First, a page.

Click here to [close]

Thursday, November 4, 2010

The Vandermark 5 - The Horse Jumps/The Ship Is Gone (Not Two, 2010) *****

In truth, this is a Vandermark 7 release, with the latest line-up of the band, with Ken Vandermark on tenor saxophone and Bb clarinet, Tim Daisy on drums, Kent Kessler on bass, Fred Lonberg-Holm on cello, and Dave Rempis on alto and baritone saxophone being joined by Magnus Broo on trumpet and Håvard Wiik on piano, the latter two known from their work with "Atomic".

The album captures the band's performance at the Green Mill in Chicago in June of last year, and that "live" aspect makes the playing a little more relaxed and open, and offers more time for soloing than the usual tight playing of the Vandermark 5 on their studio releases, but the drive and energy level are of the same high level. 

The song list reads like a "greatest hits" by the band, with  "Friction" and "Desireless" coming from Beat Reader , "Some Not All" from Discontinuous Line, and not less then four compositions - "Second Marker", "Cadmium Orange", "Cement" and "Early Color" - come from Annular Gift

Magnus Broo's "New Weather" also features on his new album "Swedish Wood", to be released soon.  Håvard Wiik's "Green Mill Tilter" comes from Atomic's "Theater Tilters Vol. 1".

"Nameless", the closing track appears to be the only new composition. The selection of the pieces is also the right one, with the long and compelling themes, often with great boppish pulse, offering great improvisation space and possibilities for all musicians, with the reinforced horn section sounding more voluminous and powerful, and the piano adding a somewhat softer touch to the overall sound, like cream in coffee. The interaction between cello and bass works well in the live setting, as on the long intro to "Second Marker" or the cellist's piercing bowing in the grand finale of "Early Color". Lonberg-Holm's electronics is something of an acquired taste, but his use of it is relatively sparse and adds a kind of different flavor at times. Otherwise the music is incredibily exuberant, forceful, energetic, wild with the mastery of seven artists who know exactly what they do and how to do it.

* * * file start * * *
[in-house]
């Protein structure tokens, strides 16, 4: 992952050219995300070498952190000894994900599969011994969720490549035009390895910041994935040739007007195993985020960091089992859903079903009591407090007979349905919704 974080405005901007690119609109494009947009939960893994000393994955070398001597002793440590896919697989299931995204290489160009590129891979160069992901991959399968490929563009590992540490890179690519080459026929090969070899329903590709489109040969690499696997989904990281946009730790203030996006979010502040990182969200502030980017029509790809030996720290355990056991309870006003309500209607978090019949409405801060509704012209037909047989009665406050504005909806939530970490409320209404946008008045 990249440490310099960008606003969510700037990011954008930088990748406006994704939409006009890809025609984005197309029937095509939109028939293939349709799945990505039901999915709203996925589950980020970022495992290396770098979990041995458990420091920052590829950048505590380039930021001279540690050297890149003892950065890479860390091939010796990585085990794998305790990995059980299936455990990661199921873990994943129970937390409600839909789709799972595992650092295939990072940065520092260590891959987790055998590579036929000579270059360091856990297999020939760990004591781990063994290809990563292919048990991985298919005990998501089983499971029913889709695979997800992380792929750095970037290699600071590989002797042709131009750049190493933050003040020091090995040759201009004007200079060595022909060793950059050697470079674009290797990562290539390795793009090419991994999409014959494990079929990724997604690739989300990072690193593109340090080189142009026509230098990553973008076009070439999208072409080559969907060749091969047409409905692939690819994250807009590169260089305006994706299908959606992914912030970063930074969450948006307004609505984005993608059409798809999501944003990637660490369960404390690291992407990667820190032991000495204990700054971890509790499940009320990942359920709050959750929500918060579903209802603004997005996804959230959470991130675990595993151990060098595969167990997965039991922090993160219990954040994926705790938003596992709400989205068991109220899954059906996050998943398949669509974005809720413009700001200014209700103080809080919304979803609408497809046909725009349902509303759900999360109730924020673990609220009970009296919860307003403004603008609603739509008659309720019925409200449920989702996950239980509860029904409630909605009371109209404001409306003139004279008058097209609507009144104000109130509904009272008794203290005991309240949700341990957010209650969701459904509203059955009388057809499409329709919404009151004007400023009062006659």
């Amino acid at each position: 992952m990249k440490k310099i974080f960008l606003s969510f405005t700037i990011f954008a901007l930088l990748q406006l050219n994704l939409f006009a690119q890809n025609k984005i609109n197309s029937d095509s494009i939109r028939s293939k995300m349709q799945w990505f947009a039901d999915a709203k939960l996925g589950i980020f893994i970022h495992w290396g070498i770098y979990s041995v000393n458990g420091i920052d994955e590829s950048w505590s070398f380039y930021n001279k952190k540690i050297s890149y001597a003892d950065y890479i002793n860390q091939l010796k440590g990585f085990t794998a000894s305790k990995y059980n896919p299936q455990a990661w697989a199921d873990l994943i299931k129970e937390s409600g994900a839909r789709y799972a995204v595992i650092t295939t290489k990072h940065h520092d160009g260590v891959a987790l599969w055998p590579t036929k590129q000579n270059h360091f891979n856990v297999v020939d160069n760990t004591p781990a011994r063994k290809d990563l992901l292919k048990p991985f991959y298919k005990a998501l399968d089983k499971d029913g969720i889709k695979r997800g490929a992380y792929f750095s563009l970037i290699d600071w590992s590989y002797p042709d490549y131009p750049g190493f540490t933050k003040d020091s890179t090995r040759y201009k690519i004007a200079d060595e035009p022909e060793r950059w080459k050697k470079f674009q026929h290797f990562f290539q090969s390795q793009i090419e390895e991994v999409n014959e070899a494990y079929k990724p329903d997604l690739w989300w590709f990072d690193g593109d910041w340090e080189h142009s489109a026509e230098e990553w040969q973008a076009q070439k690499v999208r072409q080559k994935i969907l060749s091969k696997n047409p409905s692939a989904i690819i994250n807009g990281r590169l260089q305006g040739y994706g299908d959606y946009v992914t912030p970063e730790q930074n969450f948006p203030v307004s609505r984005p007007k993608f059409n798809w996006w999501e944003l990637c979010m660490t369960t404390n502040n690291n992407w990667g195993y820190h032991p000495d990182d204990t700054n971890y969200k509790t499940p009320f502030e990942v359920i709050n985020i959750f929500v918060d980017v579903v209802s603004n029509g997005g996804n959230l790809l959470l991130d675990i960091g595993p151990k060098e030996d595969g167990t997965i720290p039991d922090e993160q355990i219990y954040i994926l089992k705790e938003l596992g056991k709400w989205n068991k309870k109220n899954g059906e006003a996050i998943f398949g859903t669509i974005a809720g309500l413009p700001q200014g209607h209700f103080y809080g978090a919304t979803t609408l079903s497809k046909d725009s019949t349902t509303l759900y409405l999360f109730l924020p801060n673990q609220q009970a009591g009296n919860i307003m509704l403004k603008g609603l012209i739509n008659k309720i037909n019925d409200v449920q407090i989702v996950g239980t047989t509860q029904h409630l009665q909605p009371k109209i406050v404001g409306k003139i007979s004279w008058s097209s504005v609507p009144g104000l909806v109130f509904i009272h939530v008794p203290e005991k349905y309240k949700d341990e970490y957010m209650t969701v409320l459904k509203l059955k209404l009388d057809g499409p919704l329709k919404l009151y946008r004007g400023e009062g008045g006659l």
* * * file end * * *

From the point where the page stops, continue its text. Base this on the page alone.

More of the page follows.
The sound is heavier than on the studio albums, and the transitions between the improvisations and the return to the theme sometimes less seamless, but all that adds to the overall warmth, fun and participation possibilities of the listener, in the sense that it all sound so much more real, so full of the force of life itself.

And the playing itself, is so good, so good ...

Buy from Instantjazz.

Listen and download from eMusic.

© stef


Guy said...

Agreed. This is definitely a highlight in the V5-catalog! I especially like how energetic they sound here - there's this urgency to the music that you only can get on a stage